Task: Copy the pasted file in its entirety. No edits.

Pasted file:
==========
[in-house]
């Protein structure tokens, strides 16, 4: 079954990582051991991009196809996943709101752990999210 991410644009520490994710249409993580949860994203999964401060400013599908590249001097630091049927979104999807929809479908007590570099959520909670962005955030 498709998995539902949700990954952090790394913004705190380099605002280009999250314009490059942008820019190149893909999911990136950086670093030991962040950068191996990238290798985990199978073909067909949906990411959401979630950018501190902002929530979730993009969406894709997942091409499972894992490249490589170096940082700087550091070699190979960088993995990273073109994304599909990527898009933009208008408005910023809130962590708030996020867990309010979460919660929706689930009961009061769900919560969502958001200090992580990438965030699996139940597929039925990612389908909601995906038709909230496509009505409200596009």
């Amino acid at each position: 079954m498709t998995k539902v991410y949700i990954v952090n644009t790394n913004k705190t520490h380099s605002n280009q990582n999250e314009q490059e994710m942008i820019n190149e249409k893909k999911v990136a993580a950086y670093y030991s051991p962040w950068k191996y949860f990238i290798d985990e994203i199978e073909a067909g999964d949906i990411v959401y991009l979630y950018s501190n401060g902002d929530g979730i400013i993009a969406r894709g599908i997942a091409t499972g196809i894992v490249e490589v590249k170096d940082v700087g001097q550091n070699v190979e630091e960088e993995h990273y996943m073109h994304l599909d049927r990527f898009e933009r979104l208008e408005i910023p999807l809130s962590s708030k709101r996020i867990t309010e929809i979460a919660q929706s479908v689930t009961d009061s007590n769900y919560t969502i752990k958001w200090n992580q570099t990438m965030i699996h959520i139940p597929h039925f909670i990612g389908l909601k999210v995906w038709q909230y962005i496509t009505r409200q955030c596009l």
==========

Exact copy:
[in-house]
């Protein structure tokens, strides 16, 4: 079954990582051991991009196809996943709101752990999210 991410644009520490994710249409993580949860994203999964401060400013599908590249001097630091049927979104999807929809479908007590570099959520909670962005955030 498709998995539902949700990954952090790394913004705190380099605002280009999250314009490059942008820019190149893909999911990136950086670093030991962040950068191996990238290798985990199978073909067909949906990411959401979630950018501190902002929530979730993009969406894709997942091409499972894992490249490589170096940082700087550091070699190979960088993995990273073109994304599909990527898009933009208008408005910023809130962590708030996020867990309010979460919660929706689930009961009061769900919560969502958001200090992580990438965030699996139940597929039925990612389908909601995906038709909230496509009505409200596009």
């Amino acid at each position: 079954m498709t998995k539902v991410y949700i990954v952090n644009t790394n913004k705190t520490h380099s605002n280009q990582n999250e314009q490059e994710m942008i820019n190149e249409k893909k999911v990136a993580a950086y670093y030991s051991p962040w950068k191996y949860f990238i290798d985990e994203i199978e073909a067909g999964d949906i990411v959401y991009l979630y950018s501190n401060g902002d929530g979730i400013i993009a969406r894709g599908i997942a091409t499972g196809i894992v490249e490589v590249k170096d940082v700087g001097q550091n070699v190979e630091e960088e993995h990273y996943m073109h994304l599909d049927r990527f898009e933009r979104l208008e408005i910023p999807l809130s962590s708030k709101r996020i867990t309010e929809i979460a919660q929706s479908v689930t009961d009061s007590n769900y919560t969502i752990k958001w200090n992580q570099t990438m965030i699996h959520i139940p597929h039925f909670i990612g389908l909601k999210v995906w038709q909230y962005i496509t009505r409200q955030c596009l």